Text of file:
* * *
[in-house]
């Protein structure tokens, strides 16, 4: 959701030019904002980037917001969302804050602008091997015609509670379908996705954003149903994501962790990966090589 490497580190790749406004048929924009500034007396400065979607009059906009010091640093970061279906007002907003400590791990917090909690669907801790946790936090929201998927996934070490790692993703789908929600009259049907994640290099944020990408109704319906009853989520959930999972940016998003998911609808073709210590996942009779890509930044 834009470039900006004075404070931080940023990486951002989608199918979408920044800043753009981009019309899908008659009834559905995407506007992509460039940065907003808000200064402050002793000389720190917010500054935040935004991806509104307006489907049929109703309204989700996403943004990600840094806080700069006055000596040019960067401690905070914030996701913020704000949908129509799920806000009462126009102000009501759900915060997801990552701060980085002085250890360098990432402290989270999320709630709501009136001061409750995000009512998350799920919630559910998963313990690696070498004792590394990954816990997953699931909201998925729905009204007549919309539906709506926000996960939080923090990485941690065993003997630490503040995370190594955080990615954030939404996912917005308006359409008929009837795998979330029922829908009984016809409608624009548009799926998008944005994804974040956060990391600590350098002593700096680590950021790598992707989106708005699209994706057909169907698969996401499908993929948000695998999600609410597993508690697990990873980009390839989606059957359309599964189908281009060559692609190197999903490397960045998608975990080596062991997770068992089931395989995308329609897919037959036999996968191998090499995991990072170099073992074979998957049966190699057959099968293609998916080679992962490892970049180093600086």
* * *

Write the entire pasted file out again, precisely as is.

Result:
[in-house]
């Protein structure tokens, strides 16, 4: 959701030019904002980037917001969302804050602008091997015609509670379908996705954003149903994501962790990966090589 490497580190790749406004048929924009500034007396400065979607009059906009010091640093970061279906007002907003400590791990917090909690669907801790946790936090929201998927996934070490790692993703789908929600009259049907994640290099944020990408109704319906009853989520959930999972940016998003998911609808073709210590996942009779890509930044 834009470039900006004075404070931080940023990486951002989608199918979408920044800043753009981009019309899908008659009834559905995407506007992509460039940065907003808000200064402050002793000389720190917010500054935040935004991806509104307006489907049929109703309204989700996403943004990600840094806080700069006055000596040019960067401690905070914030996701913020704000949908129509799920806000009462126009102000009501759900915060997801990552701060980085002085250890360098990432402290989270999320709630709501009136001061409750995000009512998350799920919630559910998963313990690696070498004792590394990954816990997953699931909201998925729905009204007549919309539906709506926000996960939080923090990485941690065993003997630490503040995370190594955080990615954030939404996912917005308006359409008929009837795998979330029922829908009984016809409608624009548009799926998008944005994804974040956060990391600590350098002593700096680590950021790598992707989106708005699209994706057909169907698969996401499908993929948000695998999600609410597993508690697990990873980009390839989606059957359309599964189908281009060559692609190197999903490397960045998608975990080596062991997770068992089931395989995308329609897919037959036999996968191998090499995991990072170099073992074979998957049966190699057959099968293609998916080679992962490892970049180093600086």